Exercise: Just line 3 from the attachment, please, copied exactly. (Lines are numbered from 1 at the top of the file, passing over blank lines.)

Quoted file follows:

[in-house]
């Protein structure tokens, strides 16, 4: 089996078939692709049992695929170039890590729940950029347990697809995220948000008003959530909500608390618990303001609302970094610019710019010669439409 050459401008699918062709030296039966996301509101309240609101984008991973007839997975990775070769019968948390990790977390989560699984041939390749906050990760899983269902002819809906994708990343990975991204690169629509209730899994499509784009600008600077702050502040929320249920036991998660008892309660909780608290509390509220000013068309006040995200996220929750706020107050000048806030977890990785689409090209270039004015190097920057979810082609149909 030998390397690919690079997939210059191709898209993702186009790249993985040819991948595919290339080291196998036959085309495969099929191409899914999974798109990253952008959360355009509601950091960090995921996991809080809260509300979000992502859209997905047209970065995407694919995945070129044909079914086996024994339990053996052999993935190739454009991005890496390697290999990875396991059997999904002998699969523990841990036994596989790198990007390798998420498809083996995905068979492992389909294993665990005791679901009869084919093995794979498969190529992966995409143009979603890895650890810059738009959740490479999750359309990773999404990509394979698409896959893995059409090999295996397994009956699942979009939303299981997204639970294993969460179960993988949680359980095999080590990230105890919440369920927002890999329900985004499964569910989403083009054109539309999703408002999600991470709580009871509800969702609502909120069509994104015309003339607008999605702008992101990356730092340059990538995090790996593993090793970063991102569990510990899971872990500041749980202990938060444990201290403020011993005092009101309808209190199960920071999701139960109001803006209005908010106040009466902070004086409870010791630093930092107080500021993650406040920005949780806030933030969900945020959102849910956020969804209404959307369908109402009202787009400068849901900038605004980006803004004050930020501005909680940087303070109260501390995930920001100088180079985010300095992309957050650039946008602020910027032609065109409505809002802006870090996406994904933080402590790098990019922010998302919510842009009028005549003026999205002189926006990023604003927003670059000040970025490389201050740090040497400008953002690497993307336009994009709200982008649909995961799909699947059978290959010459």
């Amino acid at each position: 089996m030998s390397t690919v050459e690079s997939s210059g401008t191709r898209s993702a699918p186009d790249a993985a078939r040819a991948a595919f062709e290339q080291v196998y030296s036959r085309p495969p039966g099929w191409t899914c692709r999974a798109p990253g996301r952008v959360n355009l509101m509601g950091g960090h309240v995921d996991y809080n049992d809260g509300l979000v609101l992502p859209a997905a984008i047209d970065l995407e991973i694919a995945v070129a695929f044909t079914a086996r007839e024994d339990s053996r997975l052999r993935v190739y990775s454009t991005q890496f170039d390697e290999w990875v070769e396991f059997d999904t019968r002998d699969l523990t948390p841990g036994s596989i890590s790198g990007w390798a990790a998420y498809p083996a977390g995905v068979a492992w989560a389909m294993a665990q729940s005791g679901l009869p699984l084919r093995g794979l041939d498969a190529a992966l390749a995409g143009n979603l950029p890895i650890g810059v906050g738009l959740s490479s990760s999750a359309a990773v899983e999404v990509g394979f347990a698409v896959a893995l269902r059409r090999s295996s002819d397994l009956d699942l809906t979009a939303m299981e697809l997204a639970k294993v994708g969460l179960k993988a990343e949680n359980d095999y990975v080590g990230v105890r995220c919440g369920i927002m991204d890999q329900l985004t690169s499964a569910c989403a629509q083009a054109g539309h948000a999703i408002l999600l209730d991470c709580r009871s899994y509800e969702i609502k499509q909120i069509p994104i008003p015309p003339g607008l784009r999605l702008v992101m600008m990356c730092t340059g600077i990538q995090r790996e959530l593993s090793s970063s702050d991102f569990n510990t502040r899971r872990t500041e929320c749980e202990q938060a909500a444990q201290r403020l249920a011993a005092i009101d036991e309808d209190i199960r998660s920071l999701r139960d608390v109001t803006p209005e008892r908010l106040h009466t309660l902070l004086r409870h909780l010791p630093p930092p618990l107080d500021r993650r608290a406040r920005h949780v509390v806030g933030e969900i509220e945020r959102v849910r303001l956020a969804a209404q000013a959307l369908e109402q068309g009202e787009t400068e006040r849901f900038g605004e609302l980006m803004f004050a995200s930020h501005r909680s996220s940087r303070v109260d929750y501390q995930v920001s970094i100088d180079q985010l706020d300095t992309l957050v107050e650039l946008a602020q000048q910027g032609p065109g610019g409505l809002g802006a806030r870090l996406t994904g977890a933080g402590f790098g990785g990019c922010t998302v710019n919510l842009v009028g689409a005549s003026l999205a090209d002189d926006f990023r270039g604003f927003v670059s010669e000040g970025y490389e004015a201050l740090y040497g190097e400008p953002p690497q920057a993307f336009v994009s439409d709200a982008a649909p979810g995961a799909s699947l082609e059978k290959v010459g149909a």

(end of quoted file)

């Amino acid at each position: 089996m030998s390397t690919v050459e690079s997939s210059g401008t191709r898209s993702a699918p186009d790249a993985a078939r040819a991948a595919f062709e290339q080291v196998y030296s036959r085309p495969p039966g099929w191409t899914c692709r999974a798109p990253g996301r952008v959360n355009l509101m509601g950091g960090h309240v995921d996991y809080n049992d809260g509300l979000v609101l992502p859209a997905a984008i047209d970065l995407e991973i694919a995945v070129a695929f044909t079914a086996r007839e024994d339990s053996r997975l052999r993935v190739y990775s454009t991005q890496f170039d390697e290999w990875v070769e396991f059997d999904t019968r002998d699969l523990t948390p841990g036994s596989i890590s790198g990007w390798a990790a998420y498809p083996a977390g995905v068979a492992w989560a389909m294993a665990q729940s005791g679901l009869p699984l084919r093995g794979l041939d498969a190529a992966l390749a995409g143009n979603l950029p890895i650890g810059v906050g738009l959740s490479s990760s999750a359309a990773v899983e999404v990509g394979f347990a698409v896959a893995l269902r059409r090999s295996s002819d397994l009956d699942l809906t979009a939303m299981e697809l997204a639970k294993v994708g969460l179960k993988a990343e949680n359980d095999y990975v080590g990230v105890r995220c919440g369920i927002m991204d890999q329900l985004t690169s499964a569910c989403a629509q083009a054109g539309h948000a999703i408002l999600l209730d991470c709580r009871s899994y509800e969702i609502k499509q909120i069509p994104i008003p015309p003339g607008l784009r999605l702008v992101m600008m990356c730092t340059g600077i990538q995090r790996e959530l593993s090793s970063s702050d991102f569990n510990t502040r899971r872990t500041e929320c749980e202990q938060a909500a444990q201290r403020l249920a011993a005092i009101d036991e309808d209190i199960r998660s920071l999701r139960d608390v109001t803006p209005e008892r908010l106040h009466t309660l902070l004086r409870h909780l010791p630093p930092p618990l107080d500021r993650r608290a406040r920005h949780v509390v806030g933030e969900i509220e945020r959102v849910r303001l956020a969804a209404q000013a959307l369908e109402q068309g009202e787009t400068e006040r849901f900038g605004e609302l980006m803004f004050a995200s930020h501005r909680s996220s940087r303070v109260d929750y501390q995930v920001s970094i100088d180079q985010l706020d300095t992309l957050v107050e650039l946008a602020q000048q910027g032609p065109g610019g409505l809002g802006a806030r870090l996406t994904g977890a933080g402590f790098g990785g990019c922010t998302v710019n919510l842009v009028g689409a005549s003026l999205a090209d002189d926006f990023r270039g604003f927003v670059s010669e000040g970025y490389e004015a201050l740090y040497g190097e400008p953002p690497q920057a993307f336009v994009s439409d709200a982008a649909p979810g995961a799909s699947l082609e059978k290959v010459g149909a």